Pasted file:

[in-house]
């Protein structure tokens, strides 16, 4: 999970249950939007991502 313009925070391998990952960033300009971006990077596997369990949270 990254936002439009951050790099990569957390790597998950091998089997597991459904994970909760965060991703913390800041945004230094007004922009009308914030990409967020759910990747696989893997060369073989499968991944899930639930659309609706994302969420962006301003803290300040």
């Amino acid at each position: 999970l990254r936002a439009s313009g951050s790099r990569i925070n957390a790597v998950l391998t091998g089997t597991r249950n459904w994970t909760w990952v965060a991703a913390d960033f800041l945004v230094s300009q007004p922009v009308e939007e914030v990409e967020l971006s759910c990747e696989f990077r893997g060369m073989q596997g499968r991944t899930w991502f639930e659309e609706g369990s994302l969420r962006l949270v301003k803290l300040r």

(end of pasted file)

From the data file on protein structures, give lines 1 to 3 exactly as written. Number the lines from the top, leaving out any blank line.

[in-house]
């Protein structure tokens, strides 16, 4: 999970249950939007991502 313009925070391998990952960033300009971006990077596997369990949270 990254936002439009951050790099990569957390790597998950091998089997597991459904994970909760965060991703913390800041945004230094007004922009009308914030990409967020759910990747696989893997060369073989499968991944899930639930659309609706994302969420962006301003803290300040």
């Amino acid at each position: 999970l990254r936002a439009s313009g951050s790099r990569i925070n957390a790597v998950l391998t091998g089997t597991r249950n459904w994970t909760w990952v965060a991703a913390d960033f800041l945004v230094s300009q007004p922009v009308e939007e914030v990409e967020l971006s759910c990747e696989f990077r893997g060369m073989q596997g499968r991944t899930w991502f639930e659309e609706g369990s994302l969420r962006l949270v301003k803290l300040r």